[Update: OmniROM too] LineageOS beats Google to the punch, fixes ‘KRACK’ WPA2 vulnerability in Android

Yesterday, security researchers published a paper on ‘KRACK,’ a security vulnerability in the WPA2 Wi-Fi protocol. I won’t re-explain how it works here (click the above link if you want to learn more), but almost every modern operating system and device that can connect to Wi-Fi is affected.

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[Update: OmniROM too] LineageOS beats Google to the punch, fixes ‘KRACK’ WPA2 vulnerability in Android was written by the awesome team at Android Police.

Android Police – Android News, Apps, Games, Phones, Tablets

WPA2 Flaw Could Blow WiFi Systems Wide Open

A security flaw in WPA2, the security protocol for most modern WiFi systems, could allow an attacker to steal sensitive data including emails, credit card numbers and passwords, Researchers at Belgian university KU Leuven reported Monday. Depending on the network configuration, the flaw also could allow an attacker to inject or manipulate information in the system — for example, inject ransomware or other malware into websites being used. The weakness is in the WiFi standard itself, not in any particular products or implementations.
TechNewsWorld

LineageOS beats Google to the punch, fixes ‘KRACK’ WPA2 vulnerability in Android

Yesterday, security researchers published a paper on ‘KRACK,’ a security vulnerability in the WPA2 Wi-Fi protocol. I won’t re-explain how it works here (click the above link if you want to learn more), but almost every modern operating system and device that can connect to Wi-Fi is affected. This includes Android, and if you’re running Marshmallow or later, you’re especially vulnerable.

Google said that the fix for KRACK would arrive as part of next month’s security updates.

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LineageOS beats Google to the punch, fixes ‘KRACK’ WPA2 vulnerability in Android was written by the awesome team at Android Police.

Android Police – Android News, Apps, Games, Phones, Tablets

Alleged ‘KRACK Attack’ vulnerability threatens to lay bare Wi-Fi WPA-2 security

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A set of six collegiate researchers are set to unveil details on a Key Reinstallation Attack (KRACK Attack) for WPA-2 Wi-Fi security, which if legitimate can allow attackers to undermine encryption on any wi-fi connection utilizing the security method — including Apple hardware connecting to Airport Extreme and Airport Express routers. AppleInsider explains what it is, and how to cut down on the potential for attack until patches are rolled out.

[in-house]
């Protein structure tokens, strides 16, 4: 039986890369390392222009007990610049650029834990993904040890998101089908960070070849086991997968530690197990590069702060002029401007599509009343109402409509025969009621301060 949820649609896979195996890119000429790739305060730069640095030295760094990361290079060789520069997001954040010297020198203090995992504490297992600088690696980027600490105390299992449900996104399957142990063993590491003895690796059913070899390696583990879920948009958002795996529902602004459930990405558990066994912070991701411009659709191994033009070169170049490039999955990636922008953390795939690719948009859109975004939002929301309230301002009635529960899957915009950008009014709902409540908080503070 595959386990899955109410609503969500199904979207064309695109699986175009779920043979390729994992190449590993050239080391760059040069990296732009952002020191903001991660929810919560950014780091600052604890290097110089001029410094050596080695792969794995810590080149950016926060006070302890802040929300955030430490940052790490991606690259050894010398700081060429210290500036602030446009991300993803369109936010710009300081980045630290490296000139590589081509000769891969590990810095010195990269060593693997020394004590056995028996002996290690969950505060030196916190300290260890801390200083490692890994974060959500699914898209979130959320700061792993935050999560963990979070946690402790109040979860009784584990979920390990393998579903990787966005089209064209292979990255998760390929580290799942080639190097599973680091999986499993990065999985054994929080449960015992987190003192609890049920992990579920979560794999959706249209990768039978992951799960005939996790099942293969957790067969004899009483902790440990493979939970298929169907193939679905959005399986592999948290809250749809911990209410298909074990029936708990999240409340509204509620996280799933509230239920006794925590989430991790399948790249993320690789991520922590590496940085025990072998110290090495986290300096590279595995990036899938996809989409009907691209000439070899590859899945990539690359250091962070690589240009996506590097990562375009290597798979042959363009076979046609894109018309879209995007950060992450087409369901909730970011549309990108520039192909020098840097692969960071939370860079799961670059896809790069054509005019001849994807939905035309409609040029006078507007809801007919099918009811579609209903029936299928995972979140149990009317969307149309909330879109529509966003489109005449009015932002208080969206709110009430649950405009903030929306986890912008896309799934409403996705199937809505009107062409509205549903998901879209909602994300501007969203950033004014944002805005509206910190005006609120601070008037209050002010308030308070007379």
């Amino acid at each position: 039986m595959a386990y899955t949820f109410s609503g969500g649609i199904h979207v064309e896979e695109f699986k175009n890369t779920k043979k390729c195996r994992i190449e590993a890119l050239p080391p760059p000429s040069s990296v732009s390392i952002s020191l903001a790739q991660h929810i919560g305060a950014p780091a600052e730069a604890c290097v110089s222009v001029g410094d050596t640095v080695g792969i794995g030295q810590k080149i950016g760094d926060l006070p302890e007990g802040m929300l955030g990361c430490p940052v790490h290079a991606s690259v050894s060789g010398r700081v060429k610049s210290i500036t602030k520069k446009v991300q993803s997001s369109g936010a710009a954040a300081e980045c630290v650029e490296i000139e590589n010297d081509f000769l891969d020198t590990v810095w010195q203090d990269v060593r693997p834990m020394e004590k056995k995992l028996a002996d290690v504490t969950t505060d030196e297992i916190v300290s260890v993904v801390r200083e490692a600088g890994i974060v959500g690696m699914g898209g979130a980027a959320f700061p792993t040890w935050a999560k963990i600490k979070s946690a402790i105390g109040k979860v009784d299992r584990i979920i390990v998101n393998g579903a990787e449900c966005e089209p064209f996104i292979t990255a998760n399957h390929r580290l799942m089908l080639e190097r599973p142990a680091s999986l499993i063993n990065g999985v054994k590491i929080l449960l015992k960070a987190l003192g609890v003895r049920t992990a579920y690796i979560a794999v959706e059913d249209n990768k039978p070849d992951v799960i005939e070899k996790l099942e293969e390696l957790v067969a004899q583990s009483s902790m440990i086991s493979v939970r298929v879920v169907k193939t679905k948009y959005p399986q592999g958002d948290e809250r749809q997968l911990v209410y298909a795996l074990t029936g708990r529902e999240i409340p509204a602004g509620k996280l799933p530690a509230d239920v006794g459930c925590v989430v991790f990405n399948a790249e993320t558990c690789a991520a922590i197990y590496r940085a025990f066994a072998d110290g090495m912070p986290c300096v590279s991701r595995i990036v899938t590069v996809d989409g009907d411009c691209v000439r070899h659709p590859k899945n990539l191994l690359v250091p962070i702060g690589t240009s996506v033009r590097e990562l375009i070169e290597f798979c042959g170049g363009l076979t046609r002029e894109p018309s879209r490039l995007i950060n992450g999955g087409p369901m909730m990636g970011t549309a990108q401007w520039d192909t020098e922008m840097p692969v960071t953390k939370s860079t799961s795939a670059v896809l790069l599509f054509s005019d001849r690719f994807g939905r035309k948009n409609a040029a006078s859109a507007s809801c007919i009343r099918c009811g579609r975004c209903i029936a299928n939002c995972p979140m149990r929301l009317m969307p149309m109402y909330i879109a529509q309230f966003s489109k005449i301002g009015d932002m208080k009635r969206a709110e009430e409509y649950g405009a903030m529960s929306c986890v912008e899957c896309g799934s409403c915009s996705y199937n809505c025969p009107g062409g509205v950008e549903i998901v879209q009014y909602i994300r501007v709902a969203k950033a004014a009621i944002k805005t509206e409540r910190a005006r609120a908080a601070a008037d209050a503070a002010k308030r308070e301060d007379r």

AppleInsider – Frontpage News

Apple confirms KRACK Wi-Fi WPA-2 attack vector patched in iOS, tvOS, watchOS, macOS betas

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AppleInsider has learned that Apple has rectified the "KRACK Attack" Wi-Fi WPA-2 exploit in "recent" macOS, iOS, tvOS, and watchOS betas — but was unable to confirm that a patch is coming for the AirPort series of routers.
AppleInsider – Frontpage News

Major vulnerability discovered in WPA2 Wi-Fi security protocol, affects Android and pretty much everything else

If you read any tech websites besides Android Police, you may have already heard about ‘KRACK.’ That’s the name for a serious security vulnerability that affects virtually every device supporting Wi-Fi connections – including Android.

I’ll do my best to explain in a way that doesn’t leave you confused and/or bored. If you’re not familiar with how Wi-Fi operates, most locked networks use the WPA2 protocol for security. There are a few older standards, like WEP and WPA1, but they have largely fallen out of use due to the massive number of ways to break into them (especially WEP).

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Major vulnerability discovered in WPA2 Wi-Fi security protocol, affects Android and pretty much everything else was written by the awesome team at Android Police.

Android Police – Android News, Apps, Games, Phones, Tablets